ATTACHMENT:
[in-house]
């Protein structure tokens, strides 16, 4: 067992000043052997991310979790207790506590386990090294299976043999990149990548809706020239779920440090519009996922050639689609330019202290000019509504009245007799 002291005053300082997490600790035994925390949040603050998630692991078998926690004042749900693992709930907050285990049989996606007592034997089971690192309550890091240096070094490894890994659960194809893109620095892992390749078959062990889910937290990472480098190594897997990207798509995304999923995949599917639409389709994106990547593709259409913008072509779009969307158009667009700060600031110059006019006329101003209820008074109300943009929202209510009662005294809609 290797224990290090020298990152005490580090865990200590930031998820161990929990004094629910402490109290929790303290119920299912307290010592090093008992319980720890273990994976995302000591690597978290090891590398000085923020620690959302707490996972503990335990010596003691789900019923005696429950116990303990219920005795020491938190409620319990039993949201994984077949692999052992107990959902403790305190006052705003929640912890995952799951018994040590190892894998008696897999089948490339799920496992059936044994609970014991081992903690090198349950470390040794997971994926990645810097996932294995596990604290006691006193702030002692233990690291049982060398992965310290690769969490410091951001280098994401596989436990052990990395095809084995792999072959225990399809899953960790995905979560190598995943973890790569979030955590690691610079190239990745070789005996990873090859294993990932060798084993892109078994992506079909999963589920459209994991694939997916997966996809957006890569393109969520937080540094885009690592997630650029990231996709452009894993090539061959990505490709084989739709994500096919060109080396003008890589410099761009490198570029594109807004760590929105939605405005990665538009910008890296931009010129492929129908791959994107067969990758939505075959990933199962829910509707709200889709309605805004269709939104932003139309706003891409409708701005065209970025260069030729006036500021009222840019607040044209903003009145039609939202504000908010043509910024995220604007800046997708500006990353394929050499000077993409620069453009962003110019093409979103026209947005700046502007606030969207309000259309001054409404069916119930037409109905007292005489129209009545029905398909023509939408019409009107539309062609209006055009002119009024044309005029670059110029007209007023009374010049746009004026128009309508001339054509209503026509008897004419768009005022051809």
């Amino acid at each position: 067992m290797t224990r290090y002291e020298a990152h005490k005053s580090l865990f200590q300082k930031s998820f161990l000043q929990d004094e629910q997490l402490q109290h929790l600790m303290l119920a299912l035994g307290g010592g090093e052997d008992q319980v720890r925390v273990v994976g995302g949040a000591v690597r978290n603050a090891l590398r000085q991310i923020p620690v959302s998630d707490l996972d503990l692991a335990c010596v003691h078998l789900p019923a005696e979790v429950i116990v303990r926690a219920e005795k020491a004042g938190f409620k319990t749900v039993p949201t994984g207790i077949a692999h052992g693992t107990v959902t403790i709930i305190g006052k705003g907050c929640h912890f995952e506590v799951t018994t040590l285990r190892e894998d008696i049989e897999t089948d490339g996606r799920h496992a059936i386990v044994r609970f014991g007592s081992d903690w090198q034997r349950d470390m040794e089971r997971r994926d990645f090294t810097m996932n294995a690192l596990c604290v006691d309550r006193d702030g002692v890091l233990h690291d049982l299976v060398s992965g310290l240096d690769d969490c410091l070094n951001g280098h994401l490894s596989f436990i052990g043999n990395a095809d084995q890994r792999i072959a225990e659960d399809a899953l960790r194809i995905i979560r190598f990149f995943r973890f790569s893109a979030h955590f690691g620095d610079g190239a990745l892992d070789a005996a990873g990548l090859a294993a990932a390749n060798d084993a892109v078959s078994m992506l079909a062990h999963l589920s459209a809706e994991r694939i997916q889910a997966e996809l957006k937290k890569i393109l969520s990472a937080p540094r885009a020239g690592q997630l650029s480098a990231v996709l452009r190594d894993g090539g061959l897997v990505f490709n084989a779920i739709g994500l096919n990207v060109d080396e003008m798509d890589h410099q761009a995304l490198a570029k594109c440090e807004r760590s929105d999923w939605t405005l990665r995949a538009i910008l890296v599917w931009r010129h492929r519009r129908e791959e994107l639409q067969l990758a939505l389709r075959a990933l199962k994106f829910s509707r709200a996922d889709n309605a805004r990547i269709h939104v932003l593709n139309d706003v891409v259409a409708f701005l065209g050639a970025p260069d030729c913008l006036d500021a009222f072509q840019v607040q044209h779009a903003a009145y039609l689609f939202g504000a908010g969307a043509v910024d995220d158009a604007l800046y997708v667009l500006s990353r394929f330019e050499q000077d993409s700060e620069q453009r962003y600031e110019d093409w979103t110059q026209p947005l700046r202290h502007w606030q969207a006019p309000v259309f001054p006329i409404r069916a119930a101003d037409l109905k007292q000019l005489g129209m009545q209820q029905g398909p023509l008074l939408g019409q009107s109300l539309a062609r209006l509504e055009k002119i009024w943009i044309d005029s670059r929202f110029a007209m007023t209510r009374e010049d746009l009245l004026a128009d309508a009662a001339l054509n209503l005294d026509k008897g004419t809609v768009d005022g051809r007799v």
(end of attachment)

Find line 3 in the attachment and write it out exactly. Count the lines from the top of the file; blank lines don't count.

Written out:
């Amino acid at each position: 067992m290797t224990r290090y002291e020298a990152h005490k005053s580090l865990f200590q300082k930031s998820f161990l000043q929990d004094e629910q997490l402490q109290h929790l600790m303290l119920a299912l035994g307290g010592g090093e052997d008992q319980v720890r925390v273990v994976g995302g949040a000591v690597r978290n603050a090891l590398r000085q991310i923020p620690v959302s998630d707490l996972d503990l692991a335990c010596v003691h078998l789900p019923a005696e979790v429950i116990v303990r926690a219920e005795k020491a004042g938190f409620k319990t749900v039993p949201t994984g207790i077949a692999h052992g693992t107990v959902t403790i709930i305190g006052k705003g907050c929640h912890f995952e506590v799951t018994t040590l285990r190892e894998d008696i049989e897999t089948d490339g996606r799920h496992a059936i386990v044994r609970f014991g007592s081992d903690w090198q034997r349950d470390m040794e089971r997971r994926d990645f090294t810097m996932n294995a690192l596990c604290v006691d309550r006193d702030g002692v890091l233990h690291d049982l299976v060398s992965g310290l240096d690769d969490c410091l070094n951001g280098h994401l490894s596989f436990i052990g043999n990395a095809d084995q890994r792999i072959a225990e659960d399809a899953l960790r194809i995905i979560r190598f990149f995943r973890f790569s893109a979030h955590f690691g620095d610079g190239a990745l892992d070789a005996a990873g990548l090859a294993a990932a390749n060798d084993a892109v078959s078994m992506l079909a062990h999963l589920s459209a809706e994991r694939i997916q889910a997966e996809l957006k937290k890569i393109l969520s990472a937080p540094r885009a020239g690592q997630l650029s480098a990231v996709l452009r190594d894993g090539g061959l897997v990505f490709n084989a779920i739709g994500l096919n990207v060109d080396e003008m798509d890589h410099q761009a995304l490198a570029k594109c440090e807004r760590s929105d999923w939605t405005l990665r995949a538009i910008l890296v599917w931009r010129h492929r519009r129908e791959e994107l639409q067969l990758a939505l389709r075959a990933l199962k994106f829910s509707r709200a996922d889709n309605a805004r990547i269709h939104v932003l593709n139309d706003v891409v259409a409708f701005l065209g050639a970025p260069d030729c913008l006036d500021a009222f072509q840019v607040q044209h779009a903003a009145y039609l689609f939202g504000a908010g969307a043509v910024d995220d158009a604007l800046y997708v667009l500006s990353r394929f330019e050499q000077d993409s700060e620069q453009r962003y600031e110019d093409w979103t110059q026209p947005l700046r202290h502007w606030q969207a006019p309000v259309f001054p006329i409404r069916a119930a101003d037409l109905k007292q000019l005489g129209m009545q209820q029905g398909p023509l008074l939408g019409q009107s109300l539309a062609r209006l509504e055009k002119i009024w943009i044309d005029s670059r929202f110029a007209m007023t209510r009374e010049d746009l009245l004026a128009d309508a009662a001339l054509n209503l005294d026509k008897g004419t809609v768009d005022g051809r007799v």